KOREA: The afternoon began with a statement by Jai-Chang Lee, Korea's Minister of Environment, who stressed that financing the necessary measures contained in Agenda 21 is first and foremost. The share of the financial burden of Agenda 21-related activities assumed by each country should be proportional to the country's ability to pay and its cumulative contribution to global pollution. Furthermore, the effective implementation of Agenda 21 will require substantial assistance in the form of technology transfer from developed countries. Korea believes that the CSD should have equitable geographical distribution and should resonate with the revitalization and restructuring of the UN system in economic, social and related fields. NGOs also merit a participatory role in the Commission's activities. At home, the Korean government has established a "Ministerial Committee on the Global Environment" which is headed by the Prime Minister. The conclusions of the Committee will be incorporated in the five-year National Economic and Social Development Plan to guide implementation strategies affecting the environment. Korea has also begun to strengthen various environmental regulations and is planning a Northeast Asian Environmental Conference to be held in Seoul next year.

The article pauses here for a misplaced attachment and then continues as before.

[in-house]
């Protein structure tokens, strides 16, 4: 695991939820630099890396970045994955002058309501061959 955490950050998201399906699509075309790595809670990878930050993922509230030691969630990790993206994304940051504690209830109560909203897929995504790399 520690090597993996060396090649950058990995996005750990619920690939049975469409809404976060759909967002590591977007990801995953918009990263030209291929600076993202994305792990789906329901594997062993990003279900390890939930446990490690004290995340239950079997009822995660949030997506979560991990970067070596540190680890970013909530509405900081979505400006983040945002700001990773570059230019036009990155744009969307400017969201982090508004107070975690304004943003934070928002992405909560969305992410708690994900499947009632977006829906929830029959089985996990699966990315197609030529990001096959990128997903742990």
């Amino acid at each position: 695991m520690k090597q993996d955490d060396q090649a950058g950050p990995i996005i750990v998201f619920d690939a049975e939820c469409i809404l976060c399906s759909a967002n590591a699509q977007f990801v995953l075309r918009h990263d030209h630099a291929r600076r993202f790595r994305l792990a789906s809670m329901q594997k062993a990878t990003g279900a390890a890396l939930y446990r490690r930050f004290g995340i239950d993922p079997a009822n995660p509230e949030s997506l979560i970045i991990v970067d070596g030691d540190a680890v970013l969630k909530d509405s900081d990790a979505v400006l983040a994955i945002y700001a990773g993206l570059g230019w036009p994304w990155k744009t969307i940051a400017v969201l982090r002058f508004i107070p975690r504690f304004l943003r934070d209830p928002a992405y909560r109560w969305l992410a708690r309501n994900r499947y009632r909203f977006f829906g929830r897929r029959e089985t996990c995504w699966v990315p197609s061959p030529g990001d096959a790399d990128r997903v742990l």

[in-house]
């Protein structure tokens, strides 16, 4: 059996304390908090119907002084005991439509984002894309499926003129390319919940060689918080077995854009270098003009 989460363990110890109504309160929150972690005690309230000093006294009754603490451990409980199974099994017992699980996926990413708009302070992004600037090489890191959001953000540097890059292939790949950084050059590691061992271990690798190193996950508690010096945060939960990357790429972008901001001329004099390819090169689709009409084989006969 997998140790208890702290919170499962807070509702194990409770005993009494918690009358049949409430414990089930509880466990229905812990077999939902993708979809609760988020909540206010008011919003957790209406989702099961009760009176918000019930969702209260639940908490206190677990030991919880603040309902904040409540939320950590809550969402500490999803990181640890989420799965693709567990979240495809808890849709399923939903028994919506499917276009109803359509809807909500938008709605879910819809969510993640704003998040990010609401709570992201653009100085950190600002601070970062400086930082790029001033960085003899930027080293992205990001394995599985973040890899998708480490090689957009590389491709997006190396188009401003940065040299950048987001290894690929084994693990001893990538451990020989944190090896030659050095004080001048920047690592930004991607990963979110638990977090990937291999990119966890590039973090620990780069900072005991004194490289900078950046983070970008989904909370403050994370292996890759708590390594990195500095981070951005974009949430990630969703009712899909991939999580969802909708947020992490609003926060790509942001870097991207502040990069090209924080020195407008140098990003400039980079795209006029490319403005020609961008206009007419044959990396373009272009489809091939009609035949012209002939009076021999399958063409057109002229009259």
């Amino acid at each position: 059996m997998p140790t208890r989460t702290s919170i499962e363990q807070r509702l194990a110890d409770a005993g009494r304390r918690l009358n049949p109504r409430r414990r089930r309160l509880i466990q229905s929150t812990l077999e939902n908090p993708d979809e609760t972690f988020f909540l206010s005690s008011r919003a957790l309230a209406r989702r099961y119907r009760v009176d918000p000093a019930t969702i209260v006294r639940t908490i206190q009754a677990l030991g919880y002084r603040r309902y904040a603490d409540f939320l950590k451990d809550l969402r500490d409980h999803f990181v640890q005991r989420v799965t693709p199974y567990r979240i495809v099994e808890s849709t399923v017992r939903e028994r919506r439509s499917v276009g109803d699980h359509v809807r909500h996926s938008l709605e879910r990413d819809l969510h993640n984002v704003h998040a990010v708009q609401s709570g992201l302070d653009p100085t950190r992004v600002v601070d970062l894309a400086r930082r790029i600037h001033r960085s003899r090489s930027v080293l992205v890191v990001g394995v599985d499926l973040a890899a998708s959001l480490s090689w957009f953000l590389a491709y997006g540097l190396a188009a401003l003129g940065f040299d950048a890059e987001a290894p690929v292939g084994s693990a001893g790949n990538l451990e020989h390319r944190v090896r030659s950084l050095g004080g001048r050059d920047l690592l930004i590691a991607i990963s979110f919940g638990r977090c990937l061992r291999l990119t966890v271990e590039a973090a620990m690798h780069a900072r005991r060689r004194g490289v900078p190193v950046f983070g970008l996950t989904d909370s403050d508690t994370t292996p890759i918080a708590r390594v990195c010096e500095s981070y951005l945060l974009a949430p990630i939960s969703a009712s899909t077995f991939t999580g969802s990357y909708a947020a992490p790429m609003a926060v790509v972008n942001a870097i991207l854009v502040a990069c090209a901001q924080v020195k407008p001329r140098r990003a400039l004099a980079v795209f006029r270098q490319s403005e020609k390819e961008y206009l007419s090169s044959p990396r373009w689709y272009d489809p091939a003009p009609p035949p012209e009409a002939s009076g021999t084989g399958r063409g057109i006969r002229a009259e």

JAPAN: The next speaker was Shozaburo Nakamura, Japan's Minister of State in charge of Global Environmental Problems, who identified the major issues with respect to UNCED follow-up, including: an early and effective ratification of the two conventions; the establishment of a process to review the international implementation of the forest principles; strengthening financial and technical cooperation on forest management; and a convention combatting desertification and drought. On institutional matters, Japan believes that the CSD should have broad representation among Member States and the participation of non-member states, international organizations and, once an appropriate procedure is instituted, NGO involvement should be promoted. The Japanese government is "keenly" interested in the high-level advisory body, which is expected to provide expert advice to the Secretary-General, since Japan proposed such a body. It should consist of a small number of eminent persons and maintain a balance with respect to geographical representation and fields of expertise. On the issue of finance, Nakamura indicated the need to secure appropriate funds for the GEF, once a mechanism that ensures the effective and efficient use of the fund is established. Japan has set the goal of net ODA disbursements in excess of US$50 billion for the five-year period 1988-1992, a 100 percent increase over the previous five years.